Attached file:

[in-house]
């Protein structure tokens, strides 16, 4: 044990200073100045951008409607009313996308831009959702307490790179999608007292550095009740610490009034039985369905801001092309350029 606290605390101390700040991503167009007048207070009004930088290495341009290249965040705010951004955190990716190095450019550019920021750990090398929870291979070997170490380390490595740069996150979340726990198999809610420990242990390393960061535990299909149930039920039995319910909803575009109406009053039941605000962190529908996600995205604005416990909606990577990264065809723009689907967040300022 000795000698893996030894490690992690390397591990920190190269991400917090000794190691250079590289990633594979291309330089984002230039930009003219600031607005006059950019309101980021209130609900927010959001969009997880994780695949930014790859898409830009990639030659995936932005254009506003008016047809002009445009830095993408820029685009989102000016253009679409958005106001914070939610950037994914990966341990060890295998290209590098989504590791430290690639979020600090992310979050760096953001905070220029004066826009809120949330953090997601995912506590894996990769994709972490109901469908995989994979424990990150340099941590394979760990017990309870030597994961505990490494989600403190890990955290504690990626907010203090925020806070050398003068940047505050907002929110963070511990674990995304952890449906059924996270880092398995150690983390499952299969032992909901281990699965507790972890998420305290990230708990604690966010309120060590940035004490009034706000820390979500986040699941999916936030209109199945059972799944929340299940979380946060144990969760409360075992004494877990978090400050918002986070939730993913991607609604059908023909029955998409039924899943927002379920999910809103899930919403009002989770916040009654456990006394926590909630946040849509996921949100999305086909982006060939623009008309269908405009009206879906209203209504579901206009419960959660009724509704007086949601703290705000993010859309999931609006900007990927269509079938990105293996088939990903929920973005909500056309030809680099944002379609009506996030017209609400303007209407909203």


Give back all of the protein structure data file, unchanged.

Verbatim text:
[in-house]
């Protein structure tokens, strides 16, 4: 044990200073100045951008409607009313996308831009959702307490790179999608007292550095009740610490009034039985369905801001092309350029 606290605390101390700040991503167009007048207070009004930088290495341009290249965040705010951004955190990716190095450019550019920021750990090398929870291979070997170490380390490595740069996150979340726990198999809610420990242990390393960061535990299909149930039920039995319910909803575009109406009053039941605000962190529908996600995205604005416990909606990577990264065809723009689907967040300022 000795000698893996030894490690992690390397591990920190190269991400917090000794190691250079590289990633594979291309330089984002230039930009003219600031607005006059950019309101980021209130609900927010959001969009997880994780695949930014790859898409830009990639030659995936932005254009506003008016047809002009445009830095993408820029685009989102000016253009679409958005106001914070939610950037994914990966341990060890295998290209590098989504590791430290690639979020600090992310979050760096953001905070220029004066826009809120949330953090997601995912506590894996990769994709972490109901469908995989994979424990990150340099941590394979760990017990309870030597994961505990490494989600403190890990955290504690990626907010203090925020806070050398003068940047505050907002929110963070511990674990995304952890449906059924996270880092398995150690983390499952299969032992909901281990699965507790972890998420305290990230708990604690966010309120060590940035004490009034706000820390979500986040699941999916936030209109199945059972799944929340299940979380946060144990969760409360075992004494877990978090400050918002986070939730993913991607609604059908023909029955998409039924899943927002379920999910809103899930919403009002989770916040009654456990006394926590909630946040849509996921949100999305086909982006060939623009008309269908405009009206879906209203209504579901206009419960959660009724509704007086949601703290705000993010859309999931609006900007990927269509079938990105293996088939990903929920973005909500056309030809680099944002379609009506996030017209609400303007209407909203």